A: FRRR has a very thorough due-diligence process to ensure that funds make the greatest impact possible. Applications are assessed by FRRR’s small and dedicated staff team, who make recommendations to an advisory committee, which is chaired by an FRRR director, with other committee members having a range of relevant experience. All grants are then reviewed and approved by the FRRR Board.
A: FRRR’s charitable status means that it does not provides grants to individuals directly – all of FRRR’s grants have to be for broader community benefit. (Even with our Back to School program, we provide our support to local community organisations to help them alleviate poverty or create opportunity, who then work with the individuals). There are many other organisations that provide assistance to individuals, including the Red Cross, Salvation Army, Vinnies and GIVIT.
A: FRRR’s charitable purposes do not allow funds to directly support animal welfare. However, FRRR can provide support for activities that support the preservation and protection of native flora and fauna.
If animal welfare is important to you, you may wish to consider supporting RSPCA.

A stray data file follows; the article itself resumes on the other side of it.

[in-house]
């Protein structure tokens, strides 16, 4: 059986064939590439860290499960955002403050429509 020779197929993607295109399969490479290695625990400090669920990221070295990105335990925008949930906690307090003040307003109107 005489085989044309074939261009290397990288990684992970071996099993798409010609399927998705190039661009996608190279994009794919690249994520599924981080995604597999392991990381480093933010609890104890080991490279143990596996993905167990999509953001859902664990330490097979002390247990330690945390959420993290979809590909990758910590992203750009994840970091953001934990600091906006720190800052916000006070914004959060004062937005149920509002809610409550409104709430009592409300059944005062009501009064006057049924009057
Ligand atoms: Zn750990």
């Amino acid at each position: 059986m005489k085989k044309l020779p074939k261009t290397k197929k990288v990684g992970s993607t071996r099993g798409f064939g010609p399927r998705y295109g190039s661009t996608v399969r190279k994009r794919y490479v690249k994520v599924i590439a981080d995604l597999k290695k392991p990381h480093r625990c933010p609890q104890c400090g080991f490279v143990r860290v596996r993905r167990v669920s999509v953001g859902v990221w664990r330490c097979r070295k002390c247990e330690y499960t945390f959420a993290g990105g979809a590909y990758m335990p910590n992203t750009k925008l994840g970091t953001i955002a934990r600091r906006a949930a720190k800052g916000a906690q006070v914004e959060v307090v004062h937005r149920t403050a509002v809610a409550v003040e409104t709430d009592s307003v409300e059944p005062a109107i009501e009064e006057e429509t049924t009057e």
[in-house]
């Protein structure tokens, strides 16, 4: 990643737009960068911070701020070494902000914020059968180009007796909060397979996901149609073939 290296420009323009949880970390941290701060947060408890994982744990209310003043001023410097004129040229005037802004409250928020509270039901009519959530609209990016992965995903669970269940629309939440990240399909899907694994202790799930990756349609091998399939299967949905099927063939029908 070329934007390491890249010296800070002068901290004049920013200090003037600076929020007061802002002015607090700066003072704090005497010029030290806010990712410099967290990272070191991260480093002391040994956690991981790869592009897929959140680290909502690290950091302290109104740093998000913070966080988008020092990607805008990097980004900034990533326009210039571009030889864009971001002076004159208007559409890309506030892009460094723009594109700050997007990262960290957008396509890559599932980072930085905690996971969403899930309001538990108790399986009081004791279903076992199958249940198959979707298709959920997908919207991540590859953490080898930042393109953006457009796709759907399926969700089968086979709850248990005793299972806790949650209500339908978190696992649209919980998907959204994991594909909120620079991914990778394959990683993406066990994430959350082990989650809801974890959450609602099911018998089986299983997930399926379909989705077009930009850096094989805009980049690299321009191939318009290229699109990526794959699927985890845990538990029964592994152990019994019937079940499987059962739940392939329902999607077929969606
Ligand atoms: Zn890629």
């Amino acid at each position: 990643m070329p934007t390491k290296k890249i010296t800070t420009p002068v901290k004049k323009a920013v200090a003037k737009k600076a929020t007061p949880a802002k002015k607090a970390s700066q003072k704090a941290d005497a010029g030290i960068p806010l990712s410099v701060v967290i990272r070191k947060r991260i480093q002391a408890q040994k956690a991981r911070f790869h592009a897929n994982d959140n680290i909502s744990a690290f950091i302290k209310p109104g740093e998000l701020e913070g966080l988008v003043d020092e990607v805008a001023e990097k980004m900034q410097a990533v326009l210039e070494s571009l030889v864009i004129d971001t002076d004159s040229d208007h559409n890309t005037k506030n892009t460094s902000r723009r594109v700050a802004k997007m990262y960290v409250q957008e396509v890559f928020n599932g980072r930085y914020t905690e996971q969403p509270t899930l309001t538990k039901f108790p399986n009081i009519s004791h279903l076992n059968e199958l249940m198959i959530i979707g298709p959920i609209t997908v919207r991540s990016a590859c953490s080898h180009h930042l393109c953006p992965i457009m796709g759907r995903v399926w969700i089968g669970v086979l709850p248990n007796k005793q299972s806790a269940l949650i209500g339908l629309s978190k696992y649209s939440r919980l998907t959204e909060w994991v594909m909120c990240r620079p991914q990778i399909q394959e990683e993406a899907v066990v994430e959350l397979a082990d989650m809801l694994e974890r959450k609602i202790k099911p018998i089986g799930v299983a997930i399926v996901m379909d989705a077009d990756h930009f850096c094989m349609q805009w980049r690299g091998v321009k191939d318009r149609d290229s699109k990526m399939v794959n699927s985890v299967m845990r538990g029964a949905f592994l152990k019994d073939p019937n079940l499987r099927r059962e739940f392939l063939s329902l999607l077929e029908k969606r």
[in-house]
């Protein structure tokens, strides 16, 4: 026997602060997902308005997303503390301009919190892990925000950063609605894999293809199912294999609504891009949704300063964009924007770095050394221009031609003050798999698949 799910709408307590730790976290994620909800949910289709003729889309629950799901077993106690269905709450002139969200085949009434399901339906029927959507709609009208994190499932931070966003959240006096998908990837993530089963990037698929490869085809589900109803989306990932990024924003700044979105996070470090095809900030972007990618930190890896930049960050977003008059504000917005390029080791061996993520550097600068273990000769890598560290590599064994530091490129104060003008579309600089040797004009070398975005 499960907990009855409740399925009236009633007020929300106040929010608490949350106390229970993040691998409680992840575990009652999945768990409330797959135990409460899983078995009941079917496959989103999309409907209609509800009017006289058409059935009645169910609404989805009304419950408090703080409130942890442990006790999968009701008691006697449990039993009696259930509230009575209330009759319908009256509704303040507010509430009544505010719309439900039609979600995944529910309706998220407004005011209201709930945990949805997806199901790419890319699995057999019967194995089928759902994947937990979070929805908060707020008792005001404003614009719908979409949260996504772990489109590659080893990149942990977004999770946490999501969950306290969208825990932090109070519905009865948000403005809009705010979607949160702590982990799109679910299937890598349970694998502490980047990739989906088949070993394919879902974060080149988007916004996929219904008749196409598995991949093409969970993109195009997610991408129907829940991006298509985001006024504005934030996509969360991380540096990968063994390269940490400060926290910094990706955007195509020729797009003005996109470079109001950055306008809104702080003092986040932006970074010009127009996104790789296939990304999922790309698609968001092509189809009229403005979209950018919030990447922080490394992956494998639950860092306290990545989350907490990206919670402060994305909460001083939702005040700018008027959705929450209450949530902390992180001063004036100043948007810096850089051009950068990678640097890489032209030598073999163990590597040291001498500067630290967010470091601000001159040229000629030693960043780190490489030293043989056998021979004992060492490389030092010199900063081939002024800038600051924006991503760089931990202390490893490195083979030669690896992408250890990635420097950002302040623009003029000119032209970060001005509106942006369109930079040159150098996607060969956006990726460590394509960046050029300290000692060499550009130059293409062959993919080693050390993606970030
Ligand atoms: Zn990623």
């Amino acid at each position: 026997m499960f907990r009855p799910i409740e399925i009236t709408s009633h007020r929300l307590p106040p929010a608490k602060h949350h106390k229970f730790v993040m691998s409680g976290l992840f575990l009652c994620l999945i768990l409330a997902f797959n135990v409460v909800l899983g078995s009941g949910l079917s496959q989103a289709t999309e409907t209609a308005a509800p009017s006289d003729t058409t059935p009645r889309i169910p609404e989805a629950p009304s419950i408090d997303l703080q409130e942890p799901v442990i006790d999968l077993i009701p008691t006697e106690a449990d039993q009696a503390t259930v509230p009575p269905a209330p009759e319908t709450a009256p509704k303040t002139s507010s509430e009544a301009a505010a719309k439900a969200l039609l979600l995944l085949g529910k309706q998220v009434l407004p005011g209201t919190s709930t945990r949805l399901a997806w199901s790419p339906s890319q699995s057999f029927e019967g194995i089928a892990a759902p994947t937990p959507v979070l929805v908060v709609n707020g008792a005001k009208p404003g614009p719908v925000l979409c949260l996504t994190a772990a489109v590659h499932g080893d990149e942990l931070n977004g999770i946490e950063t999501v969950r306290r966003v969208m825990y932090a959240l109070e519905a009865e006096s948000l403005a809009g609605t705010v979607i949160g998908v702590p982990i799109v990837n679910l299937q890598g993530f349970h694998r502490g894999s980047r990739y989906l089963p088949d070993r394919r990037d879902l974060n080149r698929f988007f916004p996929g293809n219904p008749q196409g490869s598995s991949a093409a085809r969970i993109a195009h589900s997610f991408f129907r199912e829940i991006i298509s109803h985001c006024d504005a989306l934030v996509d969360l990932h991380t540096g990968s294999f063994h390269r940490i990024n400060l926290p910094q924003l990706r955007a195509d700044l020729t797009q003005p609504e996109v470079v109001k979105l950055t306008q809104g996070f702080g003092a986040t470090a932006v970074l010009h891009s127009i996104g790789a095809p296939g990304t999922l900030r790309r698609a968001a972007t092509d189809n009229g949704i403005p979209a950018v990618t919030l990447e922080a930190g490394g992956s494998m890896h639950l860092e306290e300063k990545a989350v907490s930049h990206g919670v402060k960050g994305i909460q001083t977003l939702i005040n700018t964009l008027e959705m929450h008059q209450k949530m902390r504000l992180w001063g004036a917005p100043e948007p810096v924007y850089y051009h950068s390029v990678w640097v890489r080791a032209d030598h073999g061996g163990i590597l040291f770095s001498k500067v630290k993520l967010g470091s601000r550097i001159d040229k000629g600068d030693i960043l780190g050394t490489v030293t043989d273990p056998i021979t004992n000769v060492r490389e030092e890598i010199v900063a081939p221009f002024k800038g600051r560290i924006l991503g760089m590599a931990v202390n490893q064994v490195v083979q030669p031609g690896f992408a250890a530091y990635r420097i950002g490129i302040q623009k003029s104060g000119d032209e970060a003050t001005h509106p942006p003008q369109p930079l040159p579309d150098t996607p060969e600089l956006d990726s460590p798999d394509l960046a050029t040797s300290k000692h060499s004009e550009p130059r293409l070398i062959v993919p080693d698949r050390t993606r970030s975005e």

A: FRRR has designed the Strengthening Rural Communities (SRC) grant program to be deliberately flexible, so that it can fund the various needs identified in communities, because every community is different.
So, it will depend on what communities need, but in our experience, initial needs are likely to focus on either ensuring communities are safe should something like this happen again – things like enhancing the local emergency shelter, implementing a UHF radio system so that people can stay in touch during the next emergency, efforts to relieve volunteer fatigue or running a campaign to attract people back to the area. It will be run as a stream of FRRR’s regular SRC grant program, which is well-known, but be specifically for bushfire-affected communities. As the SRC program is always open, once the special stream launches, applications will be assessed quarterly.
A: Below are some examples, but there are many more on FRRR’s Grants in Action page.
- Educating children who went through Black Saturday about the fire danger rating system to assist them to feel more in control – https://frrr.org.au/blog/2018/06/29/artistic-approach-to-educating-children-about-fire-safety/
- Bushfire risk management in Dolphin Sands, Tasmania – https://frrr.org.au/blog/2020/11/24/managing-bushfire-risk-at-dolphin-sands/